On one of my many (many, many) recent trips to IKEA I bought two Frosta stools. One for the dining room to be used as extra seating should we need it and the other for the porch, to go next to the shoe rack. Whenever my children put their shoes on, they like to sit on either the bottom step of the stairs or right in front of the front door while they battle with laces and straps. Both places are inconvenient for rushed morning exits from the house and I hoped that the stool might encourage a happier, less shouty, departure on school mornings.
So, I had my stools (£8 each, a bargain) but thought them a bit dull and for a long time had fancied making some circular covers. I'd seen a pattern in my Granny Squares book and thought I'd have a go. The pattern is essentially a circle working out from the centre (very similar to a mandala I would imagine) with decreases so that it fits around the stool. If you were reasonably good at crochet you could probably turn any mandala into a stool cover by adding a few rows decreasing, then a few more straight rows to create "sides".
I thought I'd share how I made mine as, while I liked the pattern on the circular stool top, I found the rest of the pattern (you know, like how to make it actually stay on the stool) a bit lacking in details.
Make your circle, stopping when it is about 1 cm smaller than stool.
This is so that your cover remains nice and tight. (Baggy, saggy crochet is as appealing to me as a too-short scarf.)
Then make your decreases, following whatever pattern you're using or just making it up as you go along if you're cleverer than me. Your cover will now look a bit like a floppy fabric tray or bowl.
I found that my stool cover would sit on the stool fine like this, but would slip off the minute anyone sat on it, and so I wanted to make mine more secure.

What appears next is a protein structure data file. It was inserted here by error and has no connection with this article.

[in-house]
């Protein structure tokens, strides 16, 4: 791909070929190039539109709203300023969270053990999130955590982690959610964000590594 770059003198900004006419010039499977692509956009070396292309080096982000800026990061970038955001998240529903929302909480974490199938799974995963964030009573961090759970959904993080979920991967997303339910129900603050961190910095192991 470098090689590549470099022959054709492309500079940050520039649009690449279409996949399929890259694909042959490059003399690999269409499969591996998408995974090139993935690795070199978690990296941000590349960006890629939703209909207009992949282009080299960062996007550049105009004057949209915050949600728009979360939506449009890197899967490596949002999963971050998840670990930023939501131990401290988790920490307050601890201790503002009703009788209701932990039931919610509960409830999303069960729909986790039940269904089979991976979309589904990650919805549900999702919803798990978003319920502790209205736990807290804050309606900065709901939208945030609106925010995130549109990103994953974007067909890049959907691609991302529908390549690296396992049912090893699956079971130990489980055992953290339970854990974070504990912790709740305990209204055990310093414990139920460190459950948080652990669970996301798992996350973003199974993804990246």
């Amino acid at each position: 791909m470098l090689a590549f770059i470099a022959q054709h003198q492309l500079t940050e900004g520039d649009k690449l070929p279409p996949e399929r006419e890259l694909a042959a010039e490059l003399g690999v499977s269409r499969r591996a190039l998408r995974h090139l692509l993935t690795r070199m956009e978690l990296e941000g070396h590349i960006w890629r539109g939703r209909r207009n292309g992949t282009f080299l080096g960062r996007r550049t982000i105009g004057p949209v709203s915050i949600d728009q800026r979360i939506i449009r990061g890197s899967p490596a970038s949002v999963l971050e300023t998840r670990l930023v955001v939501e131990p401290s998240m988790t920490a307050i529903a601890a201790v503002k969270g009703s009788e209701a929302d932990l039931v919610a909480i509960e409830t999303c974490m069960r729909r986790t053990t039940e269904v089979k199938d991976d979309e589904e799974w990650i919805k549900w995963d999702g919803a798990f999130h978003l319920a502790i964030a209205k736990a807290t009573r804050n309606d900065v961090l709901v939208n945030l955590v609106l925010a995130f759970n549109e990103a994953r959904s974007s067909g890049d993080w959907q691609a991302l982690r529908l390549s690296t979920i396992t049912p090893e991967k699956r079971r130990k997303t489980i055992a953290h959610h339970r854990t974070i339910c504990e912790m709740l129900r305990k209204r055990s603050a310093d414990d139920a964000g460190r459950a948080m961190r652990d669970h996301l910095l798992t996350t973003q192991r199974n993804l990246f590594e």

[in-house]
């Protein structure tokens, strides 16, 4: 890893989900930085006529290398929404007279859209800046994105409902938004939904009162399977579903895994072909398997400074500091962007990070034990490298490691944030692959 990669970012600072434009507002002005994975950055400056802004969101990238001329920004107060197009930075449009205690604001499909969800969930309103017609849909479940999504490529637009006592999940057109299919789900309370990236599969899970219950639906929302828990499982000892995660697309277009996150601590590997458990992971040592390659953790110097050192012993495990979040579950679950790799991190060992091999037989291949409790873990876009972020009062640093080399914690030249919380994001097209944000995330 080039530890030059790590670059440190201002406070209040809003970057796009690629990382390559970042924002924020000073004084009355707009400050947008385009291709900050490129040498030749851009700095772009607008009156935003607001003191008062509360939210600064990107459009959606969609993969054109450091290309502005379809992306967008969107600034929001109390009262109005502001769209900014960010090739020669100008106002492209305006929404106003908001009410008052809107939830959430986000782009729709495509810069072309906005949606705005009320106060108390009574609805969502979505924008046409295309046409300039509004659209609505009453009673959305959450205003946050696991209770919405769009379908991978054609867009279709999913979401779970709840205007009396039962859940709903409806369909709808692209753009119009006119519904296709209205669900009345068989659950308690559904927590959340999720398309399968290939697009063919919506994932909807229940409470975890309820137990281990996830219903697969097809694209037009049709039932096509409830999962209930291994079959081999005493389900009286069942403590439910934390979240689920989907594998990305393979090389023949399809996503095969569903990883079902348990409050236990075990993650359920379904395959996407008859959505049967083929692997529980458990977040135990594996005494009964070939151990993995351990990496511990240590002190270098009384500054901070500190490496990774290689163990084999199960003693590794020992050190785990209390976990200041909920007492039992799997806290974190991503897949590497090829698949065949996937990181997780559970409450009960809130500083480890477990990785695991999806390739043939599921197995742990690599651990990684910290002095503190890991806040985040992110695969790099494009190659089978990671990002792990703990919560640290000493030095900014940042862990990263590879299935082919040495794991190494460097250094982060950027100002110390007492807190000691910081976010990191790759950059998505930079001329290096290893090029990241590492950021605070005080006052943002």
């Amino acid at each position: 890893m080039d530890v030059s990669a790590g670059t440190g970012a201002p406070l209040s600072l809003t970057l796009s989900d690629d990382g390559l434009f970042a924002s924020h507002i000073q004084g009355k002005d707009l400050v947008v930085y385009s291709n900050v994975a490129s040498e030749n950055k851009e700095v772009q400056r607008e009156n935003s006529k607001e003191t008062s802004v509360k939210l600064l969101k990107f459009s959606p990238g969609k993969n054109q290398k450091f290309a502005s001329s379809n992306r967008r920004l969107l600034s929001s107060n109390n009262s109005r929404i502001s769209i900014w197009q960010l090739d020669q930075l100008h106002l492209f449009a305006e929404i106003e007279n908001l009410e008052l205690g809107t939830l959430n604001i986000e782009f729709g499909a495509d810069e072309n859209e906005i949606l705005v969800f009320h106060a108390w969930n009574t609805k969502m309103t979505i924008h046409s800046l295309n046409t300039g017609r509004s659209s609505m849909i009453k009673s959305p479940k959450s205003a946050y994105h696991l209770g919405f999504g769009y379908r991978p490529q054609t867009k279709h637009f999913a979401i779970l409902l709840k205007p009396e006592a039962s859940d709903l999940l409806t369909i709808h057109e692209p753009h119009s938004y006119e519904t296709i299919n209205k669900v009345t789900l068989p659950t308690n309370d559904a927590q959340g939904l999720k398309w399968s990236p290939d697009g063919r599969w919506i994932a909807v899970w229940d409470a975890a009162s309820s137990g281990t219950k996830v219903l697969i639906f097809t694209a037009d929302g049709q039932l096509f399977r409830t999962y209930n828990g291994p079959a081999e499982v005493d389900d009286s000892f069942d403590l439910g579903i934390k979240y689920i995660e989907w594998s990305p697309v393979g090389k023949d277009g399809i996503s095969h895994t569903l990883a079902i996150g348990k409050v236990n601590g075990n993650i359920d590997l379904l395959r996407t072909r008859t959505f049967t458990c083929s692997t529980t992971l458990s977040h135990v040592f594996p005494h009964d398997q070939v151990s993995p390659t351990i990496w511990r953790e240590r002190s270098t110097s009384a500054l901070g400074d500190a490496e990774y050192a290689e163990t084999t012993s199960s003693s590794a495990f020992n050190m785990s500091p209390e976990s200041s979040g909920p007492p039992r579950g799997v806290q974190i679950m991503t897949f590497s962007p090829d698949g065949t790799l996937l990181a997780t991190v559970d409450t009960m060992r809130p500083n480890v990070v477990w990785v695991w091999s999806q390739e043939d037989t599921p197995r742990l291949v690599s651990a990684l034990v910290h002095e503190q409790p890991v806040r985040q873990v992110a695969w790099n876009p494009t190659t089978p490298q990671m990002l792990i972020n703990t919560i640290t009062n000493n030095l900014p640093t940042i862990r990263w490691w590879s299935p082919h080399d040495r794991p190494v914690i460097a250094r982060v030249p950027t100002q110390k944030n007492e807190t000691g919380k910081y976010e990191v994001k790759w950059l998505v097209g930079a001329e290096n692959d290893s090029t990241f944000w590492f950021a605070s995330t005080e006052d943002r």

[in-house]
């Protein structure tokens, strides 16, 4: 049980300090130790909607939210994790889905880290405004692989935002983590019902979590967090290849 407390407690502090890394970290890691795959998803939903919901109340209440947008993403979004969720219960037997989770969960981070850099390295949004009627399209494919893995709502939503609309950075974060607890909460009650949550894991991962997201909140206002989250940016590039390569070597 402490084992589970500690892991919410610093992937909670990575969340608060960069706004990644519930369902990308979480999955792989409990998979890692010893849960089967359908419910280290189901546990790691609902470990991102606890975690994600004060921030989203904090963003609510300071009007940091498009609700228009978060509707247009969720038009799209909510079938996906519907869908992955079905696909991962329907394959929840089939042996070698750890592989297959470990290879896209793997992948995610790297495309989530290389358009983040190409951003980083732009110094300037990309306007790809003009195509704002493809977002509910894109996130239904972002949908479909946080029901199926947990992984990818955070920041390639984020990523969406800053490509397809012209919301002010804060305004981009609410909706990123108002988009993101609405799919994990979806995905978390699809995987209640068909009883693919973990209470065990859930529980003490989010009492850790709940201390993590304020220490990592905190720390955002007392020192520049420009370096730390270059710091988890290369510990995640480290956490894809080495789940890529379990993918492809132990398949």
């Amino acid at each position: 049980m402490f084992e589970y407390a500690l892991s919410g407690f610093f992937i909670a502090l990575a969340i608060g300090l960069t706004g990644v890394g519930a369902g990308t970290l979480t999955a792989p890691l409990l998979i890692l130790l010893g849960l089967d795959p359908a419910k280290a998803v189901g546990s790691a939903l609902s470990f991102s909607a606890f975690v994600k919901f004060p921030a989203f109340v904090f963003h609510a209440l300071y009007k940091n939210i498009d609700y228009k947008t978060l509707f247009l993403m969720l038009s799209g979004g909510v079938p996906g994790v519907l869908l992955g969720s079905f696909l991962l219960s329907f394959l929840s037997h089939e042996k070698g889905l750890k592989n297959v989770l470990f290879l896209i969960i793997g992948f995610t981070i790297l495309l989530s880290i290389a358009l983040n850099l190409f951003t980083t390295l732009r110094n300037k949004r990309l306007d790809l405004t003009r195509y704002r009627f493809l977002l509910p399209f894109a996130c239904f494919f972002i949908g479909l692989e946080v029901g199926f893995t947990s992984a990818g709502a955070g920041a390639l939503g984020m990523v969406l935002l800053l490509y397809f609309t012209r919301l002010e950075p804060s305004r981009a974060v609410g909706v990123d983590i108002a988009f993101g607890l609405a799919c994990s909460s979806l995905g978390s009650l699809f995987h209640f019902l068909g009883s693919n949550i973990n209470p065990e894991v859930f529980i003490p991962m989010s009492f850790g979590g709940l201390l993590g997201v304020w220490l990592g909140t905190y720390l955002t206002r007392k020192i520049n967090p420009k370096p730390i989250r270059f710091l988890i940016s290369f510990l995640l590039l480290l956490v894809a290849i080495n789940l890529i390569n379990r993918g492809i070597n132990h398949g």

Attaching the cover to the stool seemed the safest thing and so I placed the stool cover on the stool and, using safety pins like below, marked where the four stool legs would go.
I worked a row of double crochet stitches between these safety pin markers, leaving the ends long.
Then I used the long ends to tie the cover tightly around each stool leg.
I didn't know what to do about the dangling thread ends and darning them in seemed like a waste of time as I would inevitably want to remove and wash the stool cover at some point. Washi tape secured them neatly to the underside of the legs.
And there you have one very secure stool cover. It might slip and move a little when you sit on it, but it won't fall off and, more importantly, it wont be baggy.
As well as making the covers, I also jazzed up my stools with some paint, spraying the feet of one pink, and painting the other white.
How to spray the feet:
How to spray the feet:
First decide which area you want to paint, wrapping masking tape carefully and securely around each foot, making sure they're all the same height. Then cover your entire stool apart from the parts you want to spray paint. This stuff gets everywhere. I used a combination of old tea towels, kitchen paper and masking tape to wrap mine up. To get the coverage I wanted, my project took four light coats of paint, with a couple of hours drying time between each one.
When the paint is dry, unwrap your stool and carefully peel away the masking tape on each foot. You should be rewarded with a nice clean line. Ahhh, so satisfying!
Like peeling off a plaster, but prettier.
The pink-footed stool lives in the dining room, while this one below is for the porch. I painted the whole stool white (two coats of undercoat, two of white eggshell) and used the same shade of green as the one on the walls, with white, pink and black for the cover.
It looks great in the porch, next to that shoe rack, and is so far being used as somewhere to dump stuff like bags and lunchboxes while the children continue to put their shoes on right in front of the door or sitting on the bottom step of the stairs.